DS1307 Breakout Board

Adafruit’s got a handy breakout board for the DS1307 RTC available. This chip isn’t nearly as accurate as the DS3231 used in the Chronodot but it’s quite a bit cheaper. The breakout makes this easy to breadboard or plug into an Arduino and has everything you need; clock crystal, a backup battery, filtering capacitor, and pull-up resistors. Our favorite part is that Adafruit designs are open source so you can etch the board yourself if you checkout the files from their git repository. This will make a great addition to our prototyping hardware collection.

Incidentally, we were surprised to see the choice of 2.2k resistors for the I2C bus pull-ups. We were under the impression that 4.7k was a standard value here. We’d love to hear your thoughts on this in the comments.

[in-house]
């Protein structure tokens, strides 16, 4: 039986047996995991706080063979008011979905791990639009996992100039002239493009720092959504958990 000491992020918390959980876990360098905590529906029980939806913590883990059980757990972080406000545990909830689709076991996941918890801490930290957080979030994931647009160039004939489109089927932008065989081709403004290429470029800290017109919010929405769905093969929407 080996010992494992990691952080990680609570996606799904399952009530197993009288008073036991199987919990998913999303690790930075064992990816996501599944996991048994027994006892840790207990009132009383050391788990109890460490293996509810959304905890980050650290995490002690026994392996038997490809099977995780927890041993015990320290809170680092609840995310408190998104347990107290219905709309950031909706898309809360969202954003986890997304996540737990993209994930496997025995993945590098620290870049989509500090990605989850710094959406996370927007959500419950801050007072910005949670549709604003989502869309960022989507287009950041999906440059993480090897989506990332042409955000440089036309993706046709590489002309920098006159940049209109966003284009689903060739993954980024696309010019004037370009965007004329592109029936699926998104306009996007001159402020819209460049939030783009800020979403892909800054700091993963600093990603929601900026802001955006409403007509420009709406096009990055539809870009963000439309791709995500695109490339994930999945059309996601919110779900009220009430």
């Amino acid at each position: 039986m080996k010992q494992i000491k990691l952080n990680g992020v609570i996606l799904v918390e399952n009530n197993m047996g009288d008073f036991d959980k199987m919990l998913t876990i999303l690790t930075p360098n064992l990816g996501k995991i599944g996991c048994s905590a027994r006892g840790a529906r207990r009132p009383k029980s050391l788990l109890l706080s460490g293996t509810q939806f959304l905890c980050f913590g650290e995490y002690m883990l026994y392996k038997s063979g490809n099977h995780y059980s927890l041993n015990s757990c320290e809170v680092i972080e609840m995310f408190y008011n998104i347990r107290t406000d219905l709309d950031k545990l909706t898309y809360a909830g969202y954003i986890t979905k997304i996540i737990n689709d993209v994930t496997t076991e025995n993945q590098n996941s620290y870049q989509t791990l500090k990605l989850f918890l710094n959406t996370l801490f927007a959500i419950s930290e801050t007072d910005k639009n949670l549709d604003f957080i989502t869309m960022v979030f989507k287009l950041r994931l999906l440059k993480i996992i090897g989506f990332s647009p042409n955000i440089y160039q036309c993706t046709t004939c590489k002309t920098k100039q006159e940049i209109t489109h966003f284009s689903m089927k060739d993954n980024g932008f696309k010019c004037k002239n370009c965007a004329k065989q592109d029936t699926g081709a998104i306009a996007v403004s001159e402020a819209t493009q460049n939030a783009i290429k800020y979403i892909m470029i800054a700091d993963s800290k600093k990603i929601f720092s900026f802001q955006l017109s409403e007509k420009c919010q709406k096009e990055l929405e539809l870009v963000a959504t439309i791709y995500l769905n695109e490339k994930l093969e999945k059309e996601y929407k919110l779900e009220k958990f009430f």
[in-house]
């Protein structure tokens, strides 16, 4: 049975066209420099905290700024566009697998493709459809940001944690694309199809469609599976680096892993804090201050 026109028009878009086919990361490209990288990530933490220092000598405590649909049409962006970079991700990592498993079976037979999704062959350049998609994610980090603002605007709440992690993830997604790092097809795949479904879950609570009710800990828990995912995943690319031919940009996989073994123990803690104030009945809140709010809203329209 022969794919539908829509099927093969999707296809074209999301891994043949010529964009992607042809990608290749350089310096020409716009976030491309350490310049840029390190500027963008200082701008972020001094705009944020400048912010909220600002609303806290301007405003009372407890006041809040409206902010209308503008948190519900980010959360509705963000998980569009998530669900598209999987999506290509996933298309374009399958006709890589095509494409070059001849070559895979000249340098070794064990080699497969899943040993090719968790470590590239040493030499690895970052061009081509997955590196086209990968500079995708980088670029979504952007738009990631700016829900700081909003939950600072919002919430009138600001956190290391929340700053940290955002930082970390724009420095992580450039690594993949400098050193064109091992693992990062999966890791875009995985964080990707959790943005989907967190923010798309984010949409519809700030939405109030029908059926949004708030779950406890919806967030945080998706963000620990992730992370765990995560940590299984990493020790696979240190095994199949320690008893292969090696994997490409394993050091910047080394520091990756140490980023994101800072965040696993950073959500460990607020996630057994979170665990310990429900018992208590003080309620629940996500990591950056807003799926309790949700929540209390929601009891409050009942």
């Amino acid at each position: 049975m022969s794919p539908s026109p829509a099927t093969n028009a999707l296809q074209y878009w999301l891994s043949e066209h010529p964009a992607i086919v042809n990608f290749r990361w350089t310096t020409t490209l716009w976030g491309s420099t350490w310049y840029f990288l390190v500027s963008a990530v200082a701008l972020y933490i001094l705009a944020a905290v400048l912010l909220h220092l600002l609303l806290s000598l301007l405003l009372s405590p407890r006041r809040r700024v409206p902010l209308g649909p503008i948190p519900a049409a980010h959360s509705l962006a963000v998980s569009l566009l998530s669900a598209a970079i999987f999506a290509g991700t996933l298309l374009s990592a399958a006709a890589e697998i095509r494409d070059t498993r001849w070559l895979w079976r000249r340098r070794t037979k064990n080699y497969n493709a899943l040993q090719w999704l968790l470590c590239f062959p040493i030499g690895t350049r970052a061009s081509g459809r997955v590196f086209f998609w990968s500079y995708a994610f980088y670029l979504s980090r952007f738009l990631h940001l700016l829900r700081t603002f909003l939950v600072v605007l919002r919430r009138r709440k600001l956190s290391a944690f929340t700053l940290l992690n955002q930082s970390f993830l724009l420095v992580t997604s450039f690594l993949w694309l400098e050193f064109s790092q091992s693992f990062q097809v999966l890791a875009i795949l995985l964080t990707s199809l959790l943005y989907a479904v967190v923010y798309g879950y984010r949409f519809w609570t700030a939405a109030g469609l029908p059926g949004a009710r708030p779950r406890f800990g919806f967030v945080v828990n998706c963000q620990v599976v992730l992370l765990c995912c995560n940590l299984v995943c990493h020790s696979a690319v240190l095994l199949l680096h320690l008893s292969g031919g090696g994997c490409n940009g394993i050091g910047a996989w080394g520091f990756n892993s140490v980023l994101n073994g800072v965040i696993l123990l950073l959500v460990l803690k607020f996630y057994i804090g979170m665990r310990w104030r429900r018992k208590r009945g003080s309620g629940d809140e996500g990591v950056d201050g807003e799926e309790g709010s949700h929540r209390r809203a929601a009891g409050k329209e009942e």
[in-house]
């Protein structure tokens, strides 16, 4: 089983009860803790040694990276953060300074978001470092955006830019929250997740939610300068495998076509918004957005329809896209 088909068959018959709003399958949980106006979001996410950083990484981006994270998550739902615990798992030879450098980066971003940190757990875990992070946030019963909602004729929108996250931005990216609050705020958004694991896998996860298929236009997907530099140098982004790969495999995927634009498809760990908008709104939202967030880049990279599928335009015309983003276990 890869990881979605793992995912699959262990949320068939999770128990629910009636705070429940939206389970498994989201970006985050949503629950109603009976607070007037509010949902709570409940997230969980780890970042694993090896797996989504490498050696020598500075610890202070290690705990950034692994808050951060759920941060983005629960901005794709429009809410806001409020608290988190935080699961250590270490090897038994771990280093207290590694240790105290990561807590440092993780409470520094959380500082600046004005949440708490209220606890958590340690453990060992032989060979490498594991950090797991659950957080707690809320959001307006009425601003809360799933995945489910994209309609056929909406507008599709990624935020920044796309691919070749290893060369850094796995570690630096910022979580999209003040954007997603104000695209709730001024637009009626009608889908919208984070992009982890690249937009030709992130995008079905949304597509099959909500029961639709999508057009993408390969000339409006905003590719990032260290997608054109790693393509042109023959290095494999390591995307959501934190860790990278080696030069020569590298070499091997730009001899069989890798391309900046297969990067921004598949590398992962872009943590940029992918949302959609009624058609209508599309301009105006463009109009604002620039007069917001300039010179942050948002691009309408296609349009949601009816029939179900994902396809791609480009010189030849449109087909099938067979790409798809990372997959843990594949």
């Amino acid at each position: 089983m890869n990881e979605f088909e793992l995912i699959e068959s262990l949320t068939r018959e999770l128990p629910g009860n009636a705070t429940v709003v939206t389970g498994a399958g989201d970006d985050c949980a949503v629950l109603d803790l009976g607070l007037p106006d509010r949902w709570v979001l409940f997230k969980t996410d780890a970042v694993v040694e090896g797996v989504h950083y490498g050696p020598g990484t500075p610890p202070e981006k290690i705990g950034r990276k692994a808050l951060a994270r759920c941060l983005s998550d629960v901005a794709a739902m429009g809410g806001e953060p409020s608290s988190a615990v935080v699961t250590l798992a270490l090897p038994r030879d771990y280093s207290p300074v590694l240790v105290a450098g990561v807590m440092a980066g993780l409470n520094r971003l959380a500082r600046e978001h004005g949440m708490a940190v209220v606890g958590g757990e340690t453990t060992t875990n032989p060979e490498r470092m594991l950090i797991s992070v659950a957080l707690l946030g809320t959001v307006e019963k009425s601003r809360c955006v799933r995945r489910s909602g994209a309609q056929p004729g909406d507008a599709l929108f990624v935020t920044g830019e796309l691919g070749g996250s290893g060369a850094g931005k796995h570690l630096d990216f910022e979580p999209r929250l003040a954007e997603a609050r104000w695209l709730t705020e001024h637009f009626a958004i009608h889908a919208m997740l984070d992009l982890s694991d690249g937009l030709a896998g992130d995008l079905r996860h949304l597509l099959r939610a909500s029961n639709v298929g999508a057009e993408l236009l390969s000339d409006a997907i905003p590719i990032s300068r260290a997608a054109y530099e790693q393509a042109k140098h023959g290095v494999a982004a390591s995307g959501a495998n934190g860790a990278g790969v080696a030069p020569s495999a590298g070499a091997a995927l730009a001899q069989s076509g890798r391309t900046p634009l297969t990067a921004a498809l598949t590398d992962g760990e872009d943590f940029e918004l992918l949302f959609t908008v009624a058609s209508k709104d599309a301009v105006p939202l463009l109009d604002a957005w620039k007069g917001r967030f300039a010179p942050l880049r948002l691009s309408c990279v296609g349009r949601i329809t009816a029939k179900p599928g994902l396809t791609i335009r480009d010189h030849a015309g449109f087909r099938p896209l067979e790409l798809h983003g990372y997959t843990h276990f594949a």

[via Dangerous Prototypes]

28 thoughts on “DS1307 Breakout Board

  1. must be over engineered, they didn’t even bother soldering all the components in, and some of the ones they did solder in are cold

    wonder how much one could save if they offered a “I know how to solder” version

  2. The norm allow between 1k and 4.7k

    Using lower value resistors allow faster speed on the bus (particularly when it has a strong capacitance)
    However using 1k resistors makes problem when you mess and put 2 series in parallel
    I personally always put 2.2k resistors…

  3. Ground pin left unsoldered on that IC?

    -and this is the NICE one they wanted to take pictures of? hmmm…

    “I know how to solder version.” FOR THE WIN!

    Well observed.

  4. You are looking at the solder leakage through to the top surface. The pins will, I’m sure, be soldered just fine on the underside. Surely you guys have seen double sided PCB before!